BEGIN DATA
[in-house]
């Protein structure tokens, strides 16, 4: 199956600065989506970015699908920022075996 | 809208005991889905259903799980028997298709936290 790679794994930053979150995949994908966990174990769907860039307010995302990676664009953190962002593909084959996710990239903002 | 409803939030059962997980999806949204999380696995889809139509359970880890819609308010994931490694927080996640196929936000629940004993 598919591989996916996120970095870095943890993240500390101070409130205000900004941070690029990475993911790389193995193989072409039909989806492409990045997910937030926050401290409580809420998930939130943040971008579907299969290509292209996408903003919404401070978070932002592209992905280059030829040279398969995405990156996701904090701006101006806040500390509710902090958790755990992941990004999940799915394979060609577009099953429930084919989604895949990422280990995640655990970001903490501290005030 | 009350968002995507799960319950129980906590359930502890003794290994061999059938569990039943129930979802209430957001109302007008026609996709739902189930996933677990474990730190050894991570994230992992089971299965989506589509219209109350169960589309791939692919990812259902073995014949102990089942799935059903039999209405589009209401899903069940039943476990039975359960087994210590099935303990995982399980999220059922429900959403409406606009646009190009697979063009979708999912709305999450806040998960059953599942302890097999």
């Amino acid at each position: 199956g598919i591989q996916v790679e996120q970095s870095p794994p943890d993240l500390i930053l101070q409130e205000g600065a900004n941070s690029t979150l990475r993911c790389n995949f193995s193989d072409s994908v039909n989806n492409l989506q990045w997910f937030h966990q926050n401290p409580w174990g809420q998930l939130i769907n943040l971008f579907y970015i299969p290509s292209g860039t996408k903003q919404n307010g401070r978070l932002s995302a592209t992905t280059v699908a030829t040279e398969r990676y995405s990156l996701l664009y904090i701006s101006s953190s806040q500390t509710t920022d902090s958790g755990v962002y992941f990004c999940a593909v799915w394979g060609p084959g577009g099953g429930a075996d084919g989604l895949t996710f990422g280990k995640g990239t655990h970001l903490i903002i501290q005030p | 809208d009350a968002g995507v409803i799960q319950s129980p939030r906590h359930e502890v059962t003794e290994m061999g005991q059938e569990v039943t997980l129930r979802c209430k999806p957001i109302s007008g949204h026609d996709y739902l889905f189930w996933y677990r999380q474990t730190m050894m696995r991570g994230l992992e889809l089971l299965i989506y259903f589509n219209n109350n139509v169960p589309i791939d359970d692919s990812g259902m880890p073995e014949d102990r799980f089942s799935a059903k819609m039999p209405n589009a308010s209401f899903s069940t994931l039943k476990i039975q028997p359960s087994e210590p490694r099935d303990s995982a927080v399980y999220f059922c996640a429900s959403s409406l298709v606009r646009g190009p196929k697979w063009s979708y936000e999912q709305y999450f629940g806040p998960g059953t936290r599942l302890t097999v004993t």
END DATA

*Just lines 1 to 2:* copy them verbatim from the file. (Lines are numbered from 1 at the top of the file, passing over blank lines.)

[in-house]
């Protein structure tokens, strides 16, 4: 199956600065989506970015699908920022075996 | 809208005991889905259903799980028997298709936290 790679794994930053979150995949994908966990174990769907860039307010995302990676664009953190962002593909084959996710990239903002 | 409803939030059962997980999806949204999380696995889809139509359970880890819609308010994931490694927080996640196929936000629940004993 598919591989996916996120970095870095943890993240500390101070409130205000900004941070690029990475993911790389193995193989072409039909989806492409990045997910937030926050401290409580809420998930939130943040971008579907299969290509292209996408903003919404401070978070932002592209992905280059030829040279398969995405990156996701904090701006101006806040500390509710902090958790755990992941990004999940799915394979060609577009099953429930084919989604895949990422280990995640655990970001903490501290005030 | 009350968002995507799960319950129980906590359930502890003794290994061999059938569990039943129930979802209430957001109302007008026609996709739902189930996933677990474990730190050894991570994230992992089971299965989506589509219209109350169960589309791939692919990812259902073995014949102990089942799935059903039999209405589009209401899903069940039943476990039975359960087994210590099935303990995982399980999220059922429900959403409406606009646009190009697979063009979708999912709305999450806040998960059953599942302890097999």